Categories: AfriChurch,Articles,Orthodoxy,Summit,Theology

– by Deji Yesufu



Text: Hebrew 2:1-4

Yesterday, and in the light of our opening scriptures, we saw that salvation from sin is the Christian gospel. If you do not agree with anything I said yesterday, I want to plead with you that you agree with this thesis: that the only thing we contributed to our salvation is our sins. That we are men and women wholly indebted to the mercies of God. May the name of our Lord and Savior Jesus Christ be praised forever more, amen.

Today we wish to go further in our examination of this “so great a salvation” that the writer of the book of Hebrews wishes for us to know about and not to neglect. Today, I wish to discuss the themes around our salvation. To do this, I would be employing a much disputed theological position. I have been taught in seminary that the best sermons are the sermons that have the best arguments; so I would plead with you to endure my arguments.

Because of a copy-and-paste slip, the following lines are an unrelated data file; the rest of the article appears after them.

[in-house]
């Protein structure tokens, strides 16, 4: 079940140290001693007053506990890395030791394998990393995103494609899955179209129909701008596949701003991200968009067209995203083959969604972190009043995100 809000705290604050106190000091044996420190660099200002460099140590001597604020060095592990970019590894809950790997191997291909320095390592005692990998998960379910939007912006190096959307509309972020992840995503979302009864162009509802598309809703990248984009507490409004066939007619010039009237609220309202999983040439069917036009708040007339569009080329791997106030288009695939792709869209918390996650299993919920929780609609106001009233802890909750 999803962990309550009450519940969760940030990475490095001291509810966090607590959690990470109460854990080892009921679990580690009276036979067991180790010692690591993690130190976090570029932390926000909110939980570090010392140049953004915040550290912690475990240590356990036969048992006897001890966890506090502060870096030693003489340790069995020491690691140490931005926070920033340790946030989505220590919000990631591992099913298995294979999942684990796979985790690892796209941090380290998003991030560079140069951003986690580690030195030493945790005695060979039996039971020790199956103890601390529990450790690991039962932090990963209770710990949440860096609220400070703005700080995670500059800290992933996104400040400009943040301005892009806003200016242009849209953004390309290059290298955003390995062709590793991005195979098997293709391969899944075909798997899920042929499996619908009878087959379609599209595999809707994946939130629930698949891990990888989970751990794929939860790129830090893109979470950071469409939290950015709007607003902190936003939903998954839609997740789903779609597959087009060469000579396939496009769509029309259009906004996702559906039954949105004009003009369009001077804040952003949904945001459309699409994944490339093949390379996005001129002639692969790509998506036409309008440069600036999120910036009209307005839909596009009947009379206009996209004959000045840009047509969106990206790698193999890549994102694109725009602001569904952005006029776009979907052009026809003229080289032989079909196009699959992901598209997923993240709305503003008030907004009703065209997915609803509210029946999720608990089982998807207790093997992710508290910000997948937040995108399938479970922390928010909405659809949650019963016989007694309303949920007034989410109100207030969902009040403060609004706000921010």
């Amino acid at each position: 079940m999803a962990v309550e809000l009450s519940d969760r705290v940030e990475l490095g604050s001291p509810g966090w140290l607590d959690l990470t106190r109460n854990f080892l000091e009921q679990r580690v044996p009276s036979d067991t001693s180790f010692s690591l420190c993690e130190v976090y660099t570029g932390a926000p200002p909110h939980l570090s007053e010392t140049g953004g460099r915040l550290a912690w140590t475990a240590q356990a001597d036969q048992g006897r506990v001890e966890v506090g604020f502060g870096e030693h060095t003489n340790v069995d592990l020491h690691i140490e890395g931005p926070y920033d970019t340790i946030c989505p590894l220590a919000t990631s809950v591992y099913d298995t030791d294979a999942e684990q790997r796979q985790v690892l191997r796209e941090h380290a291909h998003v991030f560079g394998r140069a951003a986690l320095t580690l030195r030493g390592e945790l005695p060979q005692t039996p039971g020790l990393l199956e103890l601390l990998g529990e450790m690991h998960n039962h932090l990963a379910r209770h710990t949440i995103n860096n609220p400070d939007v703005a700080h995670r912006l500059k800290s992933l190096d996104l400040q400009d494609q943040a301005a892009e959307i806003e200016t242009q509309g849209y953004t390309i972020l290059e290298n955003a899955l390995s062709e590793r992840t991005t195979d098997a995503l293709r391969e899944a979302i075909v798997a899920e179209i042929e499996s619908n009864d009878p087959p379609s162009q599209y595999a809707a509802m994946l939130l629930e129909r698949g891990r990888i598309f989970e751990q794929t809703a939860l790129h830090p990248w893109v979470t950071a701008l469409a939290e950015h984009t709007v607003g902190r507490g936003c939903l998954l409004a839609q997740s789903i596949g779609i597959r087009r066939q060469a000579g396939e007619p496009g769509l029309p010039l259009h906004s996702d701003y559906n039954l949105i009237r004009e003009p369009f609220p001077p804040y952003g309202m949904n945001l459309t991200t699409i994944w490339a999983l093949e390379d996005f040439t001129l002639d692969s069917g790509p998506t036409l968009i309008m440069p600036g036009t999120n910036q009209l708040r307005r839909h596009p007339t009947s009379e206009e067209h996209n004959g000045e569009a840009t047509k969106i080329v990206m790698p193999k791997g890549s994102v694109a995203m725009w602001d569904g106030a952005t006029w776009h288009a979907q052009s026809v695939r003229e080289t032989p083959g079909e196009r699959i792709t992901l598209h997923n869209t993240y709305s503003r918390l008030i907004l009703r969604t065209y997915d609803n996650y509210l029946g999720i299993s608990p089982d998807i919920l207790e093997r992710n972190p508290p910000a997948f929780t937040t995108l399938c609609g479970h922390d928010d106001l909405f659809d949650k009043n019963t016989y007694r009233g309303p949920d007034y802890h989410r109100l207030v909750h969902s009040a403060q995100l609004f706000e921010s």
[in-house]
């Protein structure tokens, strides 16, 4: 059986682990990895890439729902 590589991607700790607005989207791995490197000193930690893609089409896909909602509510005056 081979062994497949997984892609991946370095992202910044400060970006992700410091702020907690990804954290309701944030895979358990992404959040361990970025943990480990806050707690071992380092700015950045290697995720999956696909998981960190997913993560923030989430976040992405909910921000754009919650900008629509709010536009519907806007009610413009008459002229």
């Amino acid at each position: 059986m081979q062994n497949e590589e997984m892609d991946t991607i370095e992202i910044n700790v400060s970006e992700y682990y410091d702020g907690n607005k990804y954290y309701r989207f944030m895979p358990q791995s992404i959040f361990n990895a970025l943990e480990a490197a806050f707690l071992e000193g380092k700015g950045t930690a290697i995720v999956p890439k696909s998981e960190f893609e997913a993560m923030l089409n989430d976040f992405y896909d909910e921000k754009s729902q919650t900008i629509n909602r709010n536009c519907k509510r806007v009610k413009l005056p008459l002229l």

Recently I read a true story that moved me greatly and I wish to share it in this message. Once upon a time, in our very recent history, a servant of God who had served the Lord and his church all of his life and had reached a very ripe old age, fell ill and was hospitalized. He was billed for surgery and was to be visited by his son who needed to, at the least, keep his Dad company. When this pastor’s son arrived, his father told him what happened to him the previous night. This servant of God was quietly contemplating the surgery, and based on doctor’s prognosis, there was the likelihood he was not going to survive the surgery. He said suddenly he felt fear grip him as he contemplated his end. He had served Jesus all his life but here he was not sure of what awaited him in the afterlife. In his despair he turned to the Lord in prayer. He then told his son that not long afterwards he felt greatly at peace. He received a strange dose of assurance from the Holy Spirit. In fact, as he stood, awaiting the surgery, he was no longer afraid of dying.